Non-Technological and Technological (SupTech) Innovations in Strengthening the Financial Supervision

Non-Technological and Technological (SupTech) Innovations in Strengthening the Financial Supervision

Marcin Flotyński (Adam Mickiewicz University, Poznań, Poland) and Kamilla Marchewka-Bartkowiak (Poznań University of Economics and Business, Poland)
DOI: 10.4018/978-1-7998-4390-0.ch006
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Abstract

The application of non-technological and technological innovations provides support to supervisory institutions in the digitization of reporting and regulatory processes. This chapter deals with international applications of innovations in financial supervision (SupTech). The aim of the chapter is to present the most popular technological and non-technological solutions along with an evaluation of their usefulness in exercising supervision over the financial market. The authors discuss the types of innovations and the reasons for implementing them by supervisory institutions. Furthermore, they describe the most important non-technological supervisory solutions and technologies that supervisors can apply in creating SupTech tools. The study utilizes, among other things, data from reports and elaborations by central banks, supervisory institutions, and consulting companies. The authors' main focus is on the analysis of the solutions utilized by European Union member states.
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Supervisory Innovations

The development of financial technologies brings about new challenges in terms of the supervision over the financial services market in the context of reducing both micro- and macro-prudential risks. For more than a decade public supervisors (including central banks and specialized agencies) have been adjusting their operations to the continuous growth of competition among subordinate institutions and sectors. The new approach to supervision relying on supervisory innovations has not replaced the traditional approach yet, but it is becoming complementary to it. This does not mean, however, that some of the tools dedicated to technological services today will not, in the future, cover all of the supervised institutions in terms of monitoring their communication with clients, data reporting, or timely responding to identified irregularities.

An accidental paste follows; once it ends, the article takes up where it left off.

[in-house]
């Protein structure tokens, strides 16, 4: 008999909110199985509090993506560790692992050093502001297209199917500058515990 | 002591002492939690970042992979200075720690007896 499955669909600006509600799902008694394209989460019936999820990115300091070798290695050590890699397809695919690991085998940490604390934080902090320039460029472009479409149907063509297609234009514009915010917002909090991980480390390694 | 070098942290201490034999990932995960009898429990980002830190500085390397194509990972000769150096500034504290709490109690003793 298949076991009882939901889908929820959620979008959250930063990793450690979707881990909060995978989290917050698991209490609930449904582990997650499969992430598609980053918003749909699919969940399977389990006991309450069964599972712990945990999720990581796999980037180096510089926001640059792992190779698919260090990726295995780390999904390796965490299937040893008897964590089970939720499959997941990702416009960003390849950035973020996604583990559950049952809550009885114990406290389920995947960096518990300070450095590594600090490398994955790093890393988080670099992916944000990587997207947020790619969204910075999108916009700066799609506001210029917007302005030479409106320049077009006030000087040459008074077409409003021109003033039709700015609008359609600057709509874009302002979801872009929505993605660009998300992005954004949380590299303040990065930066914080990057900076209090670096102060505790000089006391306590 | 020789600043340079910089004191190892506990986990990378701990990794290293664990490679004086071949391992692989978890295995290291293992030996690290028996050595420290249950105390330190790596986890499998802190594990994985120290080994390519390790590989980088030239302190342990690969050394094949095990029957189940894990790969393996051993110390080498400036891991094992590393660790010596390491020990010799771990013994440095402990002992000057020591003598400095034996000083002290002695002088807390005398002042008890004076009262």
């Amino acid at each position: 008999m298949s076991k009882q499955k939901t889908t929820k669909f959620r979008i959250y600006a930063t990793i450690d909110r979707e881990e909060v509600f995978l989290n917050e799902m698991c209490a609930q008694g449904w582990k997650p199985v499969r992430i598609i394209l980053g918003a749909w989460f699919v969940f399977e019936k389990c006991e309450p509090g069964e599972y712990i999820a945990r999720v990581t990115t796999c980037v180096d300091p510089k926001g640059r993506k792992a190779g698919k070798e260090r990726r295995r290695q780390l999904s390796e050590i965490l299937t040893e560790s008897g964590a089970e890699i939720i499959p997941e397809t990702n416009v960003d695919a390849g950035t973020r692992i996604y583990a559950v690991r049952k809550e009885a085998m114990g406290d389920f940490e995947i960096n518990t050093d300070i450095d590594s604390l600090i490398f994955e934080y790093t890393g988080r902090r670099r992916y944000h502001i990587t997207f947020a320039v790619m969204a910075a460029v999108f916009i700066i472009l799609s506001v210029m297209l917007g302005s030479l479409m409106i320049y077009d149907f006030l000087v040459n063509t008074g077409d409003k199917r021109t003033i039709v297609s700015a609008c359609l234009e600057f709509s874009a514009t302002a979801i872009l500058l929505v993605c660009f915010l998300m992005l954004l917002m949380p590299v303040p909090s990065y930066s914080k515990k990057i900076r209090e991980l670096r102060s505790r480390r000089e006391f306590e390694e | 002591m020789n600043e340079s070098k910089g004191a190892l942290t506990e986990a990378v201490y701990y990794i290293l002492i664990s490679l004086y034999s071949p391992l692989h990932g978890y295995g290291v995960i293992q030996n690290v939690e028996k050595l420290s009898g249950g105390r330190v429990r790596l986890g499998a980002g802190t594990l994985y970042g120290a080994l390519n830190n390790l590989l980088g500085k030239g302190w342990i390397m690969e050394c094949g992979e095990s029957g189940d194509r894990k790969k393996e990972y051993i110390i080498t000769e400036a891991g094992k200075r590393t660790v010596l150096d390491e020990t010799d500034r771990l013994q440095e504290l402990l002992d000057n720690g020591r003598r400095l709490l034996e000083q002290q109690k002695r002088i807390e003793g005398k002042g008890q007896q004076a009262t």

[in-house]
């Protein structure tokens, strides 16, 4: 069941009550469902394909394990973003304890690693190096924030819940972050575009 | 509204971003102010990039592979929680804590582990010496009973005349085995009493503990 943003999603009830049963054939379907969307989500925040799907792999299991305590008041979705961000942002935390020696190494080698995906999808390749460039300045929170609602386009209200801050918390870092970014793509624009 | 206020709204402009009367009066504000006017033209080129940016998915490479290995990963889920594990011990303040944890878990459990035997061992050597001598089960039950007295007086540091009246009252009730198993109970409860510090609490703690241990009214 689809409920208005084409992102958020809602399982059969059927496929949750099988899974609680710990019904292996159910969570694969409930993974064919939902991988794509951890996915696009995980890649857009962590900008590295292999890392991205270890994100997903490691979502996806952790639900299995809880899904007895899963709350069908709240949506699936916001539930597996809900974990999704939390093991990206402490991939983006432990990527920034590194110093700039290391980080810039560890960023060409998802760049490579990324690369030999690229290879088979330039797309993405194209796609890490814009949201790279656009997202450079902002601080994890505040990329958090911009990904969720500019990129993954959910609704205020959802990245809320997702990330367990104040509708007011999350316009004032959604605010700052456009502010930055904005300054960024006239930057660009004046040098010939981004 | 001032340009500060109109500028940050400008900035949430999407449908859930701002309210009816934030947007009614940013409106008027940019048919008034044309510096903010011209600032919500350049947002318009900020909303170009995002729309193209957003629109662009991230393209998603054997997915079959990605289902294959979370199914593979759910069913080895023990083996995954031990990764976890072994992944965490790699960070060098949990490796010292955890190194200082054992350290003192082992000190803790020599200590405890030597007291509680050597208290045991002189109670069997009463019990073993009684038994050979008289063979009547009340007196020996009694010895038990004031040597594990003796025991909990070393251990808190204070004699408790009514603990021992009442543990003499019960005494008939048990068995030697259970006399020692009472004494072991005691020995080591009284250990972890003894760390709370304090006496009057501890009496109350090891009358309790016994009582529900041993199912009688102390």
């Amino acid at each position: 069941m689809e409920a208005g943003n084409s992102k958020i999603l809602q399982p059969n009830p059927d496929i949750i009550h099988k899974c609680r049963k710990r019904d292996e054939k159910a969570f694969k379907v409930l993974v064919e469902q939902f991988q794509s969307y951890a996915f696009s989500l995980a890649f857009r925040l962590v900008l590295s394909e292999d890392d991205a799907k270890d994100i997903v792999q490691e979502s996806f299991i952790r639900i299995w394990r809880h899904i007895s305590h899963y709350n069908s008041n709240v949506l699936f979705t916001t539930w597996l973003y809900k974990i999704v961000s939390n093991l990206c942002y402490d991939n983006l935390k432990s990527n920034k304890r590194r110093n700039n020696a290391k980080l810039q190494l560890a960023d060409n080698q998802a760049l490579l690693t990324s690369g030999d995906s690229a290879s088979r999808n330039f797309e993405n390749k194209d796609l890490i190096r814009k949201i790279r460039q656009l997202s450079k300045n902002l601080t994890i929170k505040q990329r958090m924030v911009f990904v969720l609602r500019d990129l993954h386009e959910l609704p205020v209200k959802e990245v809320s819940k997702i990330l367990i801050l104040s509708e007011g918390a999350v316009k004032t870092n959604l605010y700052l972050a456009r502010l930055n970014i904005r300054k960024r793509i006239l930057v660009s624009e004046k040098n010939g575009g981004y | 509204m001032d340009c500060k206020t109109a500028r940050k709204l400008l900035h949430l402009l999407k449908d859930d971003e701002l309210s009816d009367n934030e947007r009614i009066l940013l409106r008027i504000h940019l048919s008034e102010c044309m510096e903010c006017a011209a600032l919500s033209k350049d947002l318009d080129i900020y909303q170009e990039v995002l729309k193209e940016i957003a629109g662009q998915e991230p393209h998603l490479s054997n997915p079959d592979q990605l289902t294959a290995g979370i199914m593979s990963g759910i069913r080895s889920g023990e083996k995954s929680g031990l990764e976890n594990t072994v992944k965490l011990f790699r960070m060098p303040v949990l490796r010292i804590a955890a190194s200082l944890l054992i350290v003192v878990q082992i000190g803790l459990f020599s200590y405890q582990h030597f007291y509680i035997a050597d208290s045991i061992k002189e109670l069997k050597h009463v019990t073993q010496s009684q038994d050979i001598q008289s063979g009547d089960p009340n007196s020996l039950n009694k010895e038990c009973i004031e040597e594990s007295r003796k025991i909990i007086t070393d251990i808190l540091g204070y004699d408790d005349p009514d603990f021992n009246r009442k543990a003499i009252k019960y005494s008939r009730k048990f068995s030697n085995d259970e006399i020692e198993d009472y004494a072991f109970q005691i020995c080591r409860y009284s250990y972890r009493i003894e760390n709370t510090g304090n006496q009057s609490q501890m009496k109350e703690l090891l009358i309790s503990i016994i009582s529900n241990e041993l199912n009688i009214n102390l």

Hence, “supervisory innovations” can be construed as regulatory, institutional, procedural and technological solutions aimed at enhancing the effectiveness of the supervision over financial technologies market and minimizing the risks involved.

Key Terms in this Chapter

Self-Organizing Maps (SOM): A type of neural network which uses an unsupervised training algorithm and a process known as self-organization.

Data Lake: A repository for storing unstructured and structured data that is downloaded in its raw form and stored by a highly scalable, distributed files system known as open source.

Machine Learning (ML): A subset of artificial intelligence aimed at enabling computers to analyze and learn from huge amounts of data with a view to making forecasts.

Data Pull Approach: A technology controlled by the financial supervisors used to gather business data directly from the institutions’ operational systems. It is useful for reporting process and it ensures good quality information for decision making.

Tokenization: A process of digital token issuance, based on the blockchain technology.

Application Programming Interface (API): Definitions, protocols and tools that determine the way various applications interact with each other.

SupTech: Technological tools used in financial supervision.

Geographic Information Systems (GIS): A computer system covering analyzing, managing, intercepting, hardware, software and displaying information in the geographic context.

Text Mining: A multidisciplinary field involving information mining, text analysis, categorizing, grouping, visualization, data exploration and machine learning.

Predictive Modeling: A mathematical and computing technique for predicting events or results.